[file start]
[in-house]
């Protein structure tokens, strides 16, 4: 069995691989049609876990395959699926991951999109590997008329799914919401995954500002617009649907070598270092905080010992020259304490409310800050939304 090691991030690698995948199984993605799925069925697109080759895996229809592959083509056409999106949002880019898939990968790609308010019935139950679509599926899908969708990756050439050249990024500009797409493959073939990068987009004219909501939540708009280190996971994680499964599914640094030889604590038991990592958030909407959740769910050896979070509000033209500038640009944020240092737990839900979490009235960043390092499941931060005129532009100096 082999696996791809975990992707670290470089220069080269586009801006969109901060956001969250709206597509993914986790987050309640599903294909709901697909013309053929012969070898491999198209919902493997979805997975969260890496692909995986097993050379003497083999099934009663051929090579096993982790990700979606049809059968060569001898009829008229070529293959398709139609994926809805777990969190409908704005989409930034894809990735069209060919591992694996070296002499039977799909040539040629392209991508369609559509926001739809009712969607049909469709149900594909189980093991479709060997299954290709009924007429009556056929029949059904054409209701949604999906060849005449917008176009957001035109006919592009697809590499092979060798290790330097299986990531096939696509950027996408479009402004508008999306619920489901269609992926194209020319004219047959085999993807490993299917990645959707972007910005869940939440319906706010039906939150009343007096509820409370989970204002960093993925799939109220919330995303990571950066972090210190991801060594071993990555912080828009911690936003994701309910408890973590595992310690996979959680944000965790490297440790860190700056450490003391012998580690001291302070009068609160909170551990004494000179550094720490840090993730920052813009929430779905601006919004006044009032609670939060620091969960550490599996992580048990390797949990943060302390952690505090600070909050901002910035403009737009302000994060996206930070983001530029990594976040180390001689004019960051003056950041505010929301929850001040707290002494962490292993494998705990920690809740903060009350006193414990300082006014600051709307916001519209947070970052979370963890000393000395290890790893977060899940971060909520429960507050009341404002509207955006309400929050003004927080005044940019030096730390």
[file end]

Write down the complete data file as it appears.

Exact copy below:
[in-house]
């Protein structure tokens, strides 16, 4: 069995691989049609876990395959699926991951999109590997008329799914919401995954500002617009649907070598270092905080010992020259304490409310800050939304 090691991030690698995948199984993605799925069925697109080759895996229809592959083509056409999106949002880019898939990968790609308010019935139950679509599926899908969708990756050439050249990024500009797409493959073939990068987009004219909501939540708009280190996971994680499964599914640094030889604590038991990592958030909407959740769910050896979070509000033209500038640009944020240092737990839900979490009235960043390092499941931060005129532009100096 082999696996791809975990992707670290470089220069080269586009801006969109901060956001969250709206597509993914986790987050309640599903294909709901697909013309053929012969070898491999198209919902493997979805997975969260890496692909995986097993050379003497083999099934009663051929090579096993982790990700979606049809059968060569001898009829008229070529293959398709139609994926809805777990969190409908704005989409930034894809990735069209060919591992694996070296002499039977799909040539040629392209991508369609559509926001739809009712969607049909469709149900594909189980093991479709060997299954290709009924007429009556056929029949059904054409209701949604999906060849005449917008176009957001035109006919592009697809590499092979060798290790330097299986990531096939696509950027996408479009402004508008999306619920489901269609992926194209020319004219047959085999993807490993299917990645959707972007910005869940939440319906706010039906939150009343007096509820409370989970204002960093993925799939109220919330995303990571950066972090210190991801060594071993990555912080828009911690936003994701309910408890973590595992310690996979959680944000965790490297440790860190700056450490003391012998580690001291302070009068609160909170551990004494000179550094720490840090993730920052813009929430779905601006919004006044009032609670939060620091969960550490599996992580048990390797949990943060302390952690505090600070909050901002910035403009737009302000994060996206930070983001530029990594976040180390001689004019960051003056950041505010929301929850001040707290002494962490292993494998705990920690809740903060009350006193414990300082006014600051709307916001519209947070970052979370963890000393000395290890790893977060899940971060909520429960507050009341404002509207955006309400929050003004927080005044940019030096730390």